Let kids play: building girls’ creative confidence through limitless play

The LEGO® Group encourages girls to embrace their interests, passions, and imaginations to unlock their limitless potential.

by Tia

From creating fantasy worlds to bringing imagination alive, kids should be free to explore and express their creativity however they wish, but many – especially girls – are stifled by the weight of the world’s expectations.

A global study from The LEGO® Group showed that most girls (76%) are confident in their abilities to be creative, but as many as two thirds are scared to make mistakes. Parents have noticed this, with 71% saying these pressures cause girls to hold back on developing and sharing their ideas.

“Children deserve to have opportunities to play, imagine, create and express themselves without limitation or fear of failure,” says Miroslav Říha, country manager for LEGO South Africa. “Allowing kids to play freely and without limitation involves everything from the toys they play with to the way we speak to them and even in how we offer praise.”

Breaking down barriers to creative confidence

Limiting what children play with and even how they play negatively effects their creative confidence. For instance, playing with LEGO bricks helps to build a number of important skills in children, including creativity, problem-solving, and learning how to tolerate frustration and failure. In fact, 87% of all participants in the same LEGO study said experimenting with LEGO bricks and building sets helped them feel more confident in their creative skills. Yet LEGO play is mistakenly considered more suited to boys than girls, which inevitably places girls at a disadvantage.

Language plays an equally important role in building (or breaking) creative confidence in children and can add to the pressure many feel to be good at everything they do. Gender stereotyping sneaks its way into how adults address, direct, and praise children, where words like ‘pretty’ and ‘cute’ are used to describe work by girls, while ‘clever’ and ‘cool’ are more typically directed at boys.

“Where’s the fun in fearing failure? Simply by changing how we speak to children, grown-ups can ease a lot of the tension that children, and especially girls, feel to be perfect,” says Říha. “This shows children that flawless results are not the goal but being able to celebrate the small wins and how much we’ve learned and grown creatively. This simple adjustment dials down that pressure kids feel to be perfect, and suddenly they are free to explore, create, and make mistakes.”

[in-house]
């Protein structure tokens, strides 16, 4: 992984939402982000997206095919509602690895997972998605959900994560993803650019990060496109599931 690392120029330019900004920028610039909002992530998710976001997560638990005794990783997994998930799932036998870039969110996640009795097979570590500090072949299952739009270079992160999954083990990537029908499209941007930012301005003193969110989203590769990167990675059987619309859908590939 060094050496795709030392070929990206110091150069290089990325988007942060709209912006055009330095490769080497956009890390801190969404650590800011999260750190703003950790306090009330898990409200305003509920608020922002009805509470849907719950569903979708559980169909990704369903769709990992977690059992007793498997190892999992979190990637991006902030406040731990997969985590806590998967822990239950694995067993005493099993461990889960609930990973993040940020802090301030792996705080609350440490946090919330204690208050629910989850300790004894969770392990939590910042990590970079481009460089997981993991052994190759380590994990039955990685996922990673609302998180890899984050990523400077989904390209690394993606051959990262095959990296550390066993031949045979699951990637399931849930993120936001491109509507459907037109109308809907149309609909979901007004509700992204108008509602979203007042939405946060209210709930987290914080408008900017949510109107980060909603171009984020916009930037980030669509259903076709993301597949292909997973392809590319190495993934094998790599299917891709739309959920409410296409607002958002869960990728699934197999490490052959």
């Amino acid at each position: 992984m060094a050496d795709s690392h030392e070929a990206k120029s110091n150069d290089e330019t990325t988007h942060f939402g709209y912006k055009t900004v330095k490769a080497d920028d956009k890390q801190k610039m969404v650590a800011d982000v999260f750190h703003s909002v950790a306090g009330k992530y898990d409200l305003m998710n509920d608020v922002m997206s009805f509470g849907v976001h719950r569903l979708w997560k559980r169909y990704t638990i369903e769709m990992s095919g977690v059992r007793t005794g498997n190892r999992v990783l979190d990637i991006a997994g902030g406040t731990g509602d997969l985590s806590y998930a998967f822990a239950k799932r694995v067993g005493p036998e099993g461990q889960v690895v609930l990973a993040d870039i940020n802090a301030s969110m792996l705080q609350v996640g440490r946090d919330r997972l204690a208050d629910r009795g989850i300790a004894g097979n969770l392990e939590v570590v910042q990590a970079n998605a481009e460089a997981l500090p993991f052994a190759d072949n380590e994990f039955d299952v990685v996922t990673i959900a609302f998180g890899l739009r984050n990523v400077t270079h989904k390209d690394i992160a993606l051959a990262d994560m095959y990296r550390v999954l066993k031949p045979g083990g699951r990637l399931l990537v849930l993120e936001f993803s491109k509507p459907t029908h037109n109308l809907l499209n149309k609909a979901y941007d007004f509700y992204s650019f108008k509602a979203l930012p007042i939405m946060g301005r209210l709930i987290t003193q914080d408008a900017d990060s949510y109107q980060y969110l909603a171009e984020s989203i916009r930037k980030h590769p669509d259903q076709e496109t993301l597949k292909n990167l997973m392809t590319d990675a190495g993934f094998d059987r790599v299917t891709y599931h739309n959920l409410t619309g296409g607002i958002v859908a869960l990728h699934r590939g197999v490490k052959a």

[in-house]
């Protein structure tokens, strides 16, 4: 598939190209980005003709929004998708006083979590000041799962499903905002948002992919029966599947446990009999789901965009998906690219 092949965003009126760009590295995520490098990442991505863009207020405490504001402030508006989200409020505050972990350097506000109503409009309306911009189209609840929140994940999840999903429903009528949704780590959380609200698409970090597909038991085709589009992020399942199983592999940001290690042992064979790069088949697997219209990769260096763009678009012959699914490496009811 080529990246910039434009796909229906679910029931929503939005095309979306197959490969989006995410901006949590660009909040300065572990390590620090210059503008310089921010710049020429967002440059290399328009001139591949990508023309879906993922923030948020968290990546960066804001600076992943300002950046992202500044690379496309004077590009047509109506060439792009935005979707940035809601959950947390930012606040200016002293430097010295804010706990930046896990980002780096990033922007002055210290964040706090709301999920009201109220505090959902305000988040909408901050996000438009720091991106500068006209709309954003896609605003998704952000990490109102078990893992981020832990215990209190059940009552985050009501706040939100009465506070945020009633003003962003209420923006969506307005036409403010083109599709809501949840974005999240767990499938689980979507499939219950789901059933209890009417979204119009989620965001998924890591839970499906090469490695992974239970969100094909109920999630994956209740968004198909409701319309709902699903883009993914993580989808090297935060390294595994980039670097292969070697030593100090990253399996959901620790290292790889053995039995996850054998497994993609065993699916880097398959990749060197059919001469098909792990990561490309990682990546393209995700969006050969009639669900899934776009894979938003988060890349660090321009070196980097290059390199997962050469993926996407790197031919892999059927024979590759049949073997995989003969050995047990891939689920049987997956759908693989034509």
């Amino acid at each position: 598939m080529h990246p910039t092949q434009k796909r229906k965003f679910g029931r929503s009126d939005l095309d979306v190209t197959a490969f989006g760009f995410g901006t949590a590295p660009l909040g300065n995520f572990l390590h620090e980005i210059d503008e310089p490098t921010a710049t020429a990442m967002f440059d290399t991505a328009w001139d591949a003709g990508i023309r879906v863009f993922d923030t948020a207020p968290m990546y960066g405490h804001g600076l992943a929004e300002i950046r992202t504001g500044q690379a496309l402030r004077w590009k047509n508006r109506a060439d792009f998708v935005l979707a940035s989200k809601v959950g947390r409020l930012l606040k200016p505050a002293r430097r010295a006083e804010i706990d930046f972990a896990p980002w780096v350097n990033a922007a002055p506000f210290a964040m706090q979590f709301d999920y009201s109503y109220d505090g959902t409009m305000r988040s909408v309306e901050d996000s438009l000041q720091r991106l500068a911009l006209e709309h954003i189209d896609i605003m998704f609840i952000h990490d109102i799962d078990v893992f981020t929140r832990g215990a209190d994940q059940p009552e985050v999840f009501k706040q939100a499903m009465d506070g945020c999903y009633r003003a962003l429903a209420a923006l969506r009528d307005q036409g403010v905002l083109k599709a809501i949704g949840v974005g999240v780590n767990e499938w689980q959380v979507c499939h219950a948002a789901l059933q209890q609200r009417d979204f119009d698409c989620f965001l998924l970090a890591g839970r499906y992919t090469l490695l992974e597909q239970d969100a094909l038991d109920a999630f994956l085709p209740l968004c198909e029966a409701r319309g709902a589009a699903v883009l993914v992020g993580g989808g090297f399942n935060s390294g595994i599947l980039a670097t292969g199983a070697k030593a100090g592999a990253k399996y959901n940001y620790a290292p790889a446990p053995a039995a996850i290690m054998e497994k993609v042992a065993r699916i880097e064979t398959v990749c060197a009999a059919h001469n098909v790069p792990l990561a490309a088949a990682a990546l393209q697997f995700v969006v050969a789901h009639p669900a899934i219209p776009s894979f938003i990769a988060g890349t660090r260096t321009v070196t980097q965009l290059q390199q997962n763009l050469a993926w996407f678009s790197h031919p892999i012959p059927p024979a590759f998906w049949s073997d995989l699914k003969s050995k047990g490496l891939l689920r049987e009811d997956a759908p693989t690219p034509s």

Giving children opportunities to be creative without limitation or pressure has a number of benefits for their development and well-being. Making mistakes, for instance, builds a tolerance to frustration so that children keep trying until they succeed, instead of giving up at the first sign of difficulty.

“Girls are already innately creatively confident, according to the research. Let’s let girls and boys enjoy the gift of limitless play that’s not tied to getting top results, competing with others, or living up to anyone’s expectations. Parents and caregivers play a central role in this process,” adds Říha.

The LEGO Play Unstoppable campaign was created with the goal of breaking down the barriers that prevent children from being their uninhibited creative selves, celebrating the girls and boys in their creative worlds. Parents can play a part in helping to nurture creative confidence in children through a range of free workshops available on lego.com, designed to inspire creators aged six to twelve years old to unleash their creativity.

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